“This has been one of the most well received elements of the school’s design. This is a novel approach for this Board and we worked with them through the design process so they understood what these rooms could be used for and we understood what they were used for.”
Peter Duckworth, Principal
Our classroom design started by determining the best dimensions to allow for various furniture placements and teaching styles. While it is a standard 750ft2 classroom, that same space can be more or less useful depending on its proportions. We also looked at their connection to the corridors, where glazing and natural light is provided, the connection to the resource room and what acoustical separations are possible so they are really functional. Sometimes these rooms can become glorified storage rooms but if they are correctly designed they can function very well.
As a result, we focussed on flexibility in recognition that teaching is changing and becoming more collaborative with an increase in team teaching or group work. An exciting element was that classrooms are clustered around a resource room. They are shared between 3-4 classrooms with double doors that allow them to shut down, either acoustically or visually as needed. They can be used as break out rooms, computer rooms or special science or activity rooms. You can have a team teaching approach where one teacher works in the resource room with a small group while another takes students into the main classroom for a more traditional lecture format. This has been one of the most well received elements of the school’s design. This is the first time this approach has been used for this Board and we worked with them through the design process so they understood what these rooms could be used for and we understood what they were needed for.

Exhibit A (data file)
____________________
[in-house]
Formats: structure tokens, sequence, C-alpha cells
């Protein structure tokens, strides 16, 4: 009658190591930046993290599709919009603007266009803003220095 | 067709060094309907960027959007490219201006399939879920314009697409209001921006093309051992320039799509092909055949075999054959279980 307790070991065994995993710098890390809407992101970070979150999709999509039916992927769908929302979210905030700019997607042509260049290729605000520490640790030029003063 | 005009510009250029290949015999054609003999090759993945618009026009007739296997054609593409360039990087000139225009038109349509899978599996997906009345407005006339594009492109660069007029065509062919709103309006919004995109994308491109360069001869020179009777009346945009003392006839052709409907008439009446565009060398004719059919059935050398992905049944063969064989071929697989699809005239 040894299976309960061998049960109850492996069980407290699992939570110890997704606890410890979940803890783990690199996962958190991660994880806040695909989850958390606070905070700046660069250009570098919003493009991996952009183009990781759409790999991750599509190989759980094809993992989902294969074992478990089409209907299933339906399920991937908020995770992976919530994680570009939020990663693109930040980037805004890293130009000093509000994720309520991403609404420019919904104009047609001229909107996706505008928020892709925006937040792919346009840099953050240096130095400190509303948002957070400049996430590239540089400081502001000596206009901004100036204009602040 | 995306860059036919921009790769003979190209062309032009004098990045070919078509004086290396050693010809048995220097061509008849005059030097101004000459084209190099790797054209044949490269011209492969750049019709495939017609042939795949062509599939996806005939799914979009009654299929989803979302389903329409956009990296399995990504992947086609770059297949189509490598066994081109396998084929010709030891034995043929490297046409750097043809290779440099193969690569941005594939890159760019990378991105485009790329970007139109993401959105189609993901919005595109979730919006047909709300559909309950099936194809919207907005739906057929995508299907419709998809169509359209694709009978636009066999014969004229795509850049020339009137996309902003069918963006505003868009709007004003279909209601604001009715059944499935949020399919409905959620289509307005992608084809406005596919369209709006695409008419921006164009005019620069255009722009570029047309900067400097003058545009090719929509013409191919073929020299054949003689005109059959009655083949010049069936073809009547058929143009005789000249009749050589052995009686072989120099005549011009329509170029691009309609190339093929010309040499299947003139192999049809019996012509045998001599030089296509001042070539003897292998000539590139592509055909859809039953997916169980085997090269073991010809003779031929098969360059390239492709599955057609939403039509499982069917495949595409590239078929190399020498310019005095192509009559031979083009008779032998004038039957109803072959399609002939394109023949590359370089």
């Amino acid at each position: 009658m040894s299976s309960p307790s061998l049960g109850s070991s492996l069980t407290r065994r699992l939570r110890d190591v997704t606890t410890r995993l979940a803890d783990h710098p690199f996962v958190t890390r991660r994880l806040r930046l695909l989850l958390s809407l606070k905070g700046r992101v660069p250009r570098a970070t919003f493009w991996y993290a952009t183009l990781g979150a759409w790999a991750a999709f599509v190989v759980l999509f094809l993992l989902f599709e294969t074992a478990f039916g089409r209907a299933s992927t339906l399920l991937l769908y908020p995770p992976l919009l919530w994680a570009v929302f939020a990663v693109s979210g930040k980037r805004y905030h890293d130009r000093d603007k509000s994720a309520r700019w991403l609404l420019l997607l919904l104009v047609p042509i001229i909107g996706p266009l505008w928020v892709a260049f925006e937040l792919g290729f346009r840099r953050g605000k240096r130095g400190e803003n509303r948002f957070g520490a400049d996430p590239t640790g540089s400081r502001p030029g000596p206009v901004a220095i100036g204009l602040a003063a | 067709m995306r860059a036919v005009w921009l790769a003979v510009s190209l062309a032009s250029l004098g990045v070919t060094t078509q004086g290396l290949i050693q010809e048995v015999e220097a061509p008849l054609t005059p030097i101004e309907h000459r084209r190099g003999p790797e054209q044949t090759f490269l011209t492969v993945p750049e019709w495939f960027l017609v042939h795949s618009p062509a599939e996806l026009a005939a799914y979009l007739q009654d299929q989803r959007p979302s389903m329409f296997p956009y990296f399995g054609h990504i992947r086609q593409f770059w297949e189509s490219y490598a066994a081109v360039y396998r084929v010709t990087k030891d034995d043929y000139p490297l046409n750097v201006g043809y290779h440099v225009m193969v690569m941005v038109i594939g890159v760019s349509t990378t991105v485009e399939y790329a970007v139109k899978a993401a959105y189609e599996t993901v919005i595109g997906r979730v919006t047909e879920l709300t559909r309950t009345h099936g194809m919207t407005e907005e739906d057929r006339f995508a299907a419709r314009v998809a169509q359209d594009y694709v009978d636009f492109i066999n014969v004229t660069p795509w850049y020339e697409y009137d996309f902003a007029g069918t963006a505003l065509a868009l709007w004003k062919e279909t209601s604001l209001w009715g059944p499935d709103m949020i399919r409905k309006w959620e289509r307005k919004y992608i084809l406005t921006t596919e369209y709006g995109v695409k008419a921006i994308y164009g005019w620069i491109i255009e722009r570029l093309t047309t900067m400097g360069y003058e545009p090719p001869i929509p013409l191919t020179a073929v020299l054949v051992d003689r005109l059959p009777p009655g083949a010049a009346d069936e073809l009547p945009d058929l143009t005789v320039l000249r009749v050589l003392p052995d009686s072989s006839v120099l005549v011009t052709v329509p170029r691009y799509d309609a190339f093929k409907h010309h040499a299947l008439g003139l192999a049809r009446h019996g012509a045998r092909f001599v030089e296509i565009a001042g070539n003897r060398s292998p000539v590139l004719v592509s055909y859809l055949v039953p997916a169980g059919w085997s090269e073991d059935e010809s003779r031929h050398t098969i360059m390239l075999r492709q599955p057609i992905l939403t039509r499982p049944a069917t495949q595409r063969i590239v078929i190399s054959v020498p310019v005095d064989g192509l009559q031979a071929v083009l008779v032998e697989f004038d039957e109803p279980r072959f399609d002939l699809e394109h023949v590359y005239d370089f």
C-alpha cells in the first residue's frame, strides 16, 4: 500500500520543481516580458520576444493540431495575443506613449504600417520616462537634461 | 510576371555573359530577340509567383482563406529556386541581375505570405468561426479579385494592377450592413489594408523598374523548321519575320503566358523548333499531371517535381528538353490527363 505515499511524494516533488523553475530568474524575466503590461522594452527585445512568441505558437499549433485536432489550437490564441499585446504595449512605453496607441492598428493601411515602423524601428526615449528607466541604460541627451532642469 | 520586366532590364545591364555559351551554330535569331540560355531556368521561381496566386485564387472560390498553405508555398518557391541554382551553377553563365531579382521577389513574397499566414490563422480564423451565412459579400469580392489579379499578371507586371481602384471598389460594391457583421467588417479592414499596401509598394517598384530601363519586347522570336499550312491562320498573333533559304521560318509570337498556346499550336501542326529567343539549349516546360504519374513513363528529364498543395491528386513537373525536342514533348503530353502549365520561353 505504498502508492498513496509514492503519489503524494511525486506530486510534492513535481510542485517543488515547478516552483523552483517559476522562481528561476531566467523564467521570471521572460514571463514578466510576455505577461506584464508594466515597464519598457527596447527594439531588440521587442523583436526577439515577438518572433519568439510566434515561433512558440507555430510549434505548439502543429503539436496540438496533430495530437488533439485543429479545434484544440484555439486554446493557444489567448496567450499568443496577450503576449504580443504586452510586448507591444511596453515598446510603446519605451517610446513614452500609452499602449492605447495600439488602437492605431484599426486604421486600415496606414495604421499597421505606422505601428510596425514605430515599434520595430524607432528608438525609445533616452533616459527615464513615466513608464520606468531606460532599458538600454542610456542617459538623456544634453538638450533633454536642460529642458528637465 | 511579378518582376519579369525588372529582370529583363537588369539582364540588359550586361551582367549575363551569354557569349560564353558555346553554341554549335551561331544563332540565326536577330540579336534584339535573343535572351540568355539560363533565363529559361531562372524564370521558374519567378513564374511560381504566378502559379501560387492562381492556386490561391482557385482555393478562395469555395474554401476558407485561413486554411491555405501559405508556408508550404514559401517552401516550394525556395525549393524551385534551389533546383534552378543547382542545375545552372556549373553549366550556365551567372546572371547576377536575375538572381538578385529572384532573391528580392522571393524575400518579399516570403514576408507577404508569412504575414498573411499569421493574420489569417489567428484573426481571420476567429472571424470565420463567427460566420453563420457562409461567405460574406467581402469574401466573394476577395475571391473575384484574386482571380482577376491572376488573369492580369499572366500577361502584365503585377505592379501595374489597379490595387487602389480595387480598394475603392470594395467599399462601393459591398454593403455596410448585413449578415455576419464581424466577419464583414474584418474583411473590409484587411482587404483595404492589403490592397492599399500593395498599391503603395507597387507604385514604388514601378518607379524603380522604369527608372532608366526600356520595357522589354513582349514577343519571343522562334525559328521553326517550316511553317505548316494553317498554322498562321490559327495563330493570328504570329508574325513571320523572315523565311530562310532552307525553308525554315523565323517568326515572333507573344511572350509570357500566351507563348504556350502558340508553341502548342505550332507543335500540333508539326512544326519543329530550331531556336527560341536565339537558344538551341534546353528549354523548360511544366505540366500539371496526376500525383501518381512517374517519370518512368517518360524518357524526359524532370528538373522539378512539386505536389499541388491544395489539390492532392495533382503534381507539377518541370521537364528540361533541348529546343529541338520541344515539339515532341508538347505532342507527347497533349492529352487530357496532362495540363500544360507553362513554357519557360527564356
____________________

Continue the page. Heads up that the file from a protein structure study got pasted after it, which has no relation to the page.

We outfitted these spaces to be multi functioning. They have a sink, shelving, even beanbag chairs to allow for a bit of relaxation space – the kids have really enjoyed that. There is computer equipment to allow easy access without having to go to the library. Glazing offers a sense of openness and transparency and allows for passive supervision of students – especially key for older grades.